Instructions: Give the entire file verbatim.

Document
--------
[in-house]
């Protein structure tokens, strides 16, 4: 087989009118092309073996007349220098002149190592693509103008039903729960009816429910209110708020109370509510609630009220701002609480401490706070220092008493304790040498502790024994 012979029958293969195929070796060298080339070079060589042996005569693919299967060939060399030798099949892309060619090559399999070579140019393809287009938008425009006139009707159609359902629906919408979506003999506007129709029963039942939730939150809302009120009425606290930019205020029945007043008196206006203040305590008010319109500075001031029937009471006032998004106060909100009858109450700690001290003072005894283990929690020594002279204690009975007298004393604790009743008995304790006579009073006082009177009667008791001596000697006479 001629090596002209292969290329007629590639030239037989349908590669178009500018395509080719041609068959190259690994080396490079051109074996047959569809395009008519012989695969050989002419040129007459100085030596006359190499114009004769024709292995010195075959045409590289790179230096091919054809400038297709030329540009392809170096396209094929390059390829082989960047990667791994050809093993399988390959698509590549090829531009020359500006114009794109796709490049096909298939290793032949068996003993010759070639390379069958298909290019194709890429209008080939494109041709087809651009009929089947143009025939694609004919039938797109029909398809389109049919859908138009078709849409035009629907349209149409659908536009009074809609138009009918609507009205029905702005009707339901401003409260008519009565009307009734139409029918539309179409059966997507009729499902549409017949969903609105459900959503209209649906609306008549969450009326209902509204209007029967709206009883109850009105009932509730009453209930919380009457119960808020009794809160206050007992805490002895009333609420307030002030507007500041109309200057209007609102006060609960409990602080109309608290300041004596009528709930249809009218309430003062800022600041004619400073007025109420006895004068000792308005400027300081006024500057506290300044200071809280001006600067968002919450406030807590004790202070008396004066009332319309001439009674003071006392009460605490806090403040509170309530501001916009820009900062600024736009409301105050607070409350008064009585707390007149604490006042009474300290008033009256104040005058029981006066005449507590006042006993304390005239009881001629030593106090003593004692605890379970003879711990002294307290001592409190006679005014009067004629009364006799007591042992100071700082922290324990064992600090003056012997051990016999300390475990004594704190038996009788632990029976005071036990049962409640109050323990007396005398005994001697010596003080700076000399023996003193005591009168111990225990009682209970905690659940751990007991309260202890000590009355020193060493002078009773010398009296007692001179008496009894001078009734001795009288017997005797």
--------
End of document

[in-house]
């Protein structure tokens, strides 16, 4: 087989009118092309073996007349220098002149190592693509103008039903729960009816429910209110708020109370509510609630009220701002609480401490706070220092008493304790040498502790024994 012979029958293969195929070796060298080339070079060589042996005569693919299967060939060399030798099949892309060619090559399999070579140019393809287009938008425009006139009707159609359902629906919408979506003999506007129709029963039942939730939150809302009120009425606290930019205020029945007043008196206006203040305590008010319109500075001031029937009471006032998004106060909100009858109450700690001290003072005894283990929690020594002279204690009975007298004393604790009743008995304790006579009073006082009177009667008791001596000697006479 001629090596002209292969290329007629590639030239037989349908590669178009500018395509080719041609068959190259690994080396490079051109074996047959569809395009008519012989695969050989002419040129007459100085030596006359190499114009004769024709292995010195075959045409590289790179230096091919054809400038297709030329540009392809170096396209094929390059390829082989960047990667791994050809093993399988390959698509590549090829531009020359500006114009794109796709490049096909298939290793032949068996003993010759070639390379069958298909290019194709890429209008080939494109041709087809651009009929089947143009025939694609004919039938797109029909398809389109049919859908138009078709849409035009629907349209149409659908536009009074809609138009009918609507009205029905702005009707339901401003409260008519009565009307009734139409029918539309179409059966997507009729499902549409017949969903609105459900959503209209649906609306008549969450009326209902509204209007029967709206009883109850009105009932509730009453209930919380009457119960808020009794809160206050007992805490002895009333609420307030002030507007500041109309200057209007609102006060609960409990602080109309608290300041004596009528709930249809009218309430003062800022600041004619400073007025109420006895004068000792308005400027300081006024500057506290300044200071809280001006600067968002919450406030807590004790202070008396004066009332319309001439009674003071006392009460605490806090403040509170309530501001916009820009900062600024736009409301105050607070409350008064009585707390007149604490006042009474300290008033009256104040005058029981006066005449507590006042006993304390005239009881001629030593106090003593004692605890379970003879711990002294307290001592409190006679005014009067004629009364006799007591042992100071700082922290324990064992600090003056012997051990016999300390475990004594704190038996009788632990029976005071036990049962409640109050323990007396005398005994001697010596003080700076000399023996003193005591009168111990225990009682209970905690659940751990007991309260202890000590009355020193060493002078009773010398009296007692001179008496009894001078009734001795009288017997005797």